Mojo (UK) - - Contents - In­ter­views by MICHAEL SIM­MONS Por­trait by EL­LIOTT LANDY

Fifty years since Mu­sic From Big Pink broke out of Wood­stock to change mu­sic, its sur­viv­ing play­ers re­live its cre­ation.

1968, West Sauger­ties, near Wood­stock. In a house called Big Pink, five multi-in­stru­men­tal­ists have gone from back­ing rock­a­billy cat Ron­nie Hawkins as The Hawks, to being booed back­ing Bob Dy­lan. Now, they’re wood­shed­ding their own mu­sic – and are on the precipice of chang­ing the course of rock with a rus­tic sound. Fifty years on, ROB­BIE ROBERT­SON and friends re­call the paint­ing of their mas­ter­piece.

El­liott Landy: “The Band weren’t just dif­fer­ent from other mu­si­cians, they were dif­fer­ent from other peo­ple I knew. They were more ex­pe­ri­enced and wiz­ened by the ex­pe­ri­ence. When you travel around the road for six or seven years as they’d been do­ing [as The Hawks], you meet all types. When you’re smart and aware – as they all were – you have the op­por­tu­nity to ob­serve all dif­fer­ent kinds of peo­ple and you learn who you are and you grow.”

Rob­bie Robert­son: “Because of all this stuff The Hawks had been through, [we had] a ma­tu­rity in our musical taste, in our ap­proach. We didn’t feel a part of what was hap­pen­ing at that time out in the world. We weren’t very good at being trendy. It wasn’t that we tried not to do any­thing, it was just we were evolv­ing to a place and a ➢

mu­si­cal­ity that had sub­tleties. Mu­sic was just get­ting louder and more abra­sive. “I un­der­stood the at­ti­tude and the anger and the ex­cite­ment of ev­ery­thing that was hap­pen­ing, but we’d al­ready done that. I started with Ron­nie Hawkins and scream­ing on my gui­tar. (Laughs) And now to be able to re­ally play and think: we didn’t use these phrases at the time, but it’s what you leave out – and less is more. There was some­thing about things that just slipped in and what that did to your heart­beat and how it made you feel. It was sexy and it was beau­ti­ful and sad and a cel­e­bra­tion all at the same time. I thought, that’s where we’ve grown to and that’s where we’re go­ing with this.”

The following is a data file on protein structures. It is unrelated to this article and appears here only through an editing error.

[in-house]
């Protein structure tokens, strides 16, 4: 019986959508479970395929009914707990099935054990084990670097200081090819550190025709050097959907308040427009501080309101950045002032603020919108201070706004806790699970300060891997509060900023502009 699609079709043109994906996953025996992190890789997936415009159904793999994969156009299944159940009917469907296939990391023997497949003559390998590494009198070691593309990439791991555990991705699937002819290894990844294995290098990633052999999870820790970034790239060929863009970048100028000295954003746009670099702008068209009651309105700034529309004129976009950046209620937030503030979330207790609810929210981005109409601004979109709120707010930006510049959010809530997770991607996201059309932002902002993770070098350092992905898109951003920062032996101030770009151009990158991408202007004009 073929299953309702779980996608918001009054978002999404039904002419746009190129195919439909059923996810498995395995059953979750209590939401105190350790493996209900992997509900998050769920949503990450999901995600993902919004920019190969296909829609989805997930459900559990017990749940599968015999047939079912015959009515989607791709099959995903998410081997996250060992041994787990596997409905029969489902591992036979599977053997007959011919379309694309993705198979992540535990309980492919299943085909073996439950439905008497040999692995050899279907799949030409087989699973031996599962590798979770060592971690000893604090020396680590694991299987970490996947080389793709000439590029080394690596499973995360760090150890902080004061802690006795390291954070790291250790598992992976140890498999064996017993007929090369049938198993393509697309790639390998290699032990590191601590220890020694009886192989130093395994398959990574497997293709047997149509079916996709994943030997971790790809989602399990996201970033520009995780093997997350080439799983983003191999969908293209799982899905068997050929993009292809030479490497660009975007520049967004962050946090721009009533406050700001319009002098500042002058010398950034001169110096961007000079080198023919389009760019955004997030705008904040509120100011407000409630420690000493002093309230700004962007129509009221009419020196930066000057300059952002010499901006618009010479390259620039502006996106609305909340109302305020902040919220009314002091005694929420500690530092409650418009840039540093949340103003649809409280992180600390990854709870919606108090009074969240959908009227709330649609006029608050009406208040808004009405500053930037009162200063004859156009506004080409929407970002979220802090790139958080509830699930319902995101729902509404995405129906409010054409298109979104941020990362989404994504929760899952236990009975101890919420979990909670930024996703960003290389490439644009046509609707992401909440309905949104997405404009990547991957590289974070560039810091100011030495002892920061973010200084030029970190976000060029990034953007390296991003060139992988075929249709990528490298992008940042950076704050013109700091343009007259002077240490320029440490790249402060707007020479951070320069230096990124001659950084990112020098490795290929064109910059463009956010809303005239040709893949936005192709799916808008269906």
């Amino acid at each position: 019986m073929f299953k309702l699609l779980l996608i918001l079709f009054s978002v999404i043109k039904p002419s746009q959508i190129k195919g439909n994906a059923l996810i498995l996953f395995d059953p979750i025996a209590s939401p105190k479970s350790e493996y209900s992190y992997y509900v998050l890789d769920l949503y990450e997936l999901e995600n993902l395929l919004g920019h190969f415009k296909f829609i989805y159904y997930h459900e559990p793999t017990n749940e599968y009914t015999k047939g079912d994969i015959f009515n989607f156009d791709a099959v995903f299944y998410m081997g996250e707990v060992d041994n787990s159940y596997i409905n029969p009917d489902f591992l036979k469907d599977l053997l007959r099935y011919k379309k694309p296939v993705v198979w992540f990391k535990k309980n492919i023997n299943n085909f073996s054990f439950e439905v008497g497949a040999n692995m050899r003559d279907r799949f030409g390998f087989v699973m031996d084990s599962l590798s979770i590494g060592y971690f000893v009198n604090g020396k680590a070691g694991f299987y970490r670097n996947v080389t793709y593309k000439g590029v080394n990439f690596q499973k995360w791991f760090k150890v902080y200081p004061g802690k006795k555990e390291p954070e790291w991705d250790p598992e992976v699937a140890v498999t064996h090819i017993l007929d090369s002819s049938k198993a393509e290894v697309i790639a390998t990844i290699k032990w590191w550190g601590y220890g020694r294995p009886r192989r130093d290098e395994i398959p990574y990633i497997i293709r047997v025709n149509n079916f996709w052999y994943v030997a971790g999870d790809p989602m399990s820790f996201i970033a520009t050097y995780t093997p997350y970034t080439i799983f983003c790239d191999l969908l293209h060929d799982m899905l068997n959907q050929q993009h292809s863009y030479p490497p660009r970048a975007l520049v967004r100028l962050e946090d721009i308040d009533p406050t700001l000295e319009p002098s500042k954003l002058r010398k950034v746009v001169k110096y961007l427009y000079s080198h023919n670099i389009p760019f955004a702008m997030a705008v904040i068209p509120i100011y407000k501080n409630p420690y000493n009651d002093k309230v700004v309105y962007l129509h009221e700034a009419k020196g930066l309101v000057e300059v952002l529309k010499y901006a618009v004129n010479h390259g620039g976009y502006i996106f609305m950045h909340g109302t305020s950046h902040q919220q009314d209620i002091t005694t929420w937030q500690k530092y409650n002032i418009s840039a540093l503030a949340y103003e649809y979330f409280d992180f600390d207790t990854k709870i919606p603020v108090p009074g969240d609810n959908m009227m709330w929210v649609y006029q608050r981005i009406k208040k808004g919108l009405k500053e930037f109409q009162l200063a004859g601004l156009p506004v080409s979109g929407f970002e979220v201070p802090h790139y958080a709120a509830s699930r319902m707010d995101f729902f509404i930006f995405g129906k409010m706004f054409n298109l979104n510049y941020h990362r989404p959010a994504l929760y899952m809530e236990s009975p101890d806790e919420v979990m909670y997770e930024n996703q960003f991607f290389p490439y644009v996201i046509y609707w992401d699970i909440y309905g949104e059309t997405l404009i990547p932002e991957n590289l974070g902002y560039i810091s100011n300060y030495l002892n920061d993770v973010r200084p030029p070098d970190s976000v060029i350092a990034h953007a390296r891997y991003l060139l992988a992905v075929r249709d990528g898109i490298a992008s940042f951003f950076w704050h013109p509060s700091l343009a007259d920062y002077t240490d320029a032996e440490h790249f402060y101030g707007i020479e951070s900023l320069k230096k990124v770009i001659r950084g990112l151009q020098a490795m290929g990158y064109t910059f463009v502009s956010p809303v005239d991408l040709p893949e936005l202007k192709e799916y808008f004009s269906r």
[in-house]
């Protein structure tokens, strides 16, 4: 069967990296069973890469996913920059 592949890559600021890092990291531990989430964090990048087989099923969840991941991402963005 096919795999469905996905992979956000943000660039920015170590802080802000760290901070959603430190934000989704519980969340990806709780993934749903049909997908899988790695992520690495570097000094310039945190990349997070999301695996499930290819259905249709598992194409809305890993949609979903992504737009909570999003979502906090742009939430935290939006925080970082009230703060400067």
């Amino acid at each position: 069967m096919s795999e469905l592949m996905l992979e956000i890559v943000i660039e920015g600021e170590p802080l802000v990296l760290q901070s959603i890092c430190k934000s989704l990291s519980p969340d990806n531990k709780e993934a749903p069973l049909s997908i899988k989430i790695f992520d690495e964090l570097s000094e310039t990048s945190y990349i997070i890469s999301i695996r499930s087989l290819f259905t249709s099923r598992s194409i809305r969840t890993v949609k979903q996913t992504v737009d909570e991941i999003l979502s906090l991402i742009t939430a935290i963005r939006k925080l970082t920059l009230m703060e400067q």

John Simon: “The guys in The Band were dif­fer­ent from the other groups I’d worked with. They were into it for the mu­sic – the other groups would watch the charts and lis­ten to the ra­dio and hope to be on the cut­ting edge of the new thing. But The Band was look­ing back to mu­sic they re­spected: early rock’n’roll, rock­a­billy, early jazz, coun­try, blues. Even mu­sic from the cen­tury be­fore: Stephen Fos­ter. They had this un­spo­ken com­mit­ment to be part of this pan­theon of mu­sic greats that they re­spected. We hoped it would stand out from the crowd.”

Rob­bie Robert­son: “When you’re lis­ten­ing to a Bo Did­dley record, there’s a won­der­ful dis­tor­tion and ex­cite­ment and it sounds like Bo Did­dley is rip­ping the roof off the place. Then when you hear Bo Did­dley play, it’s not like that at all, it’s groovy and funky – and quiet and just right. It isn’t scream­ing in your face. It was kind of an irony back then, I thought that Bri­tish mu­si­cians’ ear-bust­ing in­ter­pre­ta­tion of the blues was funny ’cos that’s what it sounded like on the records. But these [orig­i­nal Amer­i­can] blues guys had lit­tle gui­tar or har­mon­ica amps, so it had this beau­ti­ful dis­tor­tion. When they started bring­ing, say, Sonny Boy Wil­liamson over to Eng­land and they played, it was like, Wait a minute – too late – the train had left the sta­tion. By then the amps were as big as the peo­ple were and the idea was that louder was more pow­er­ful.”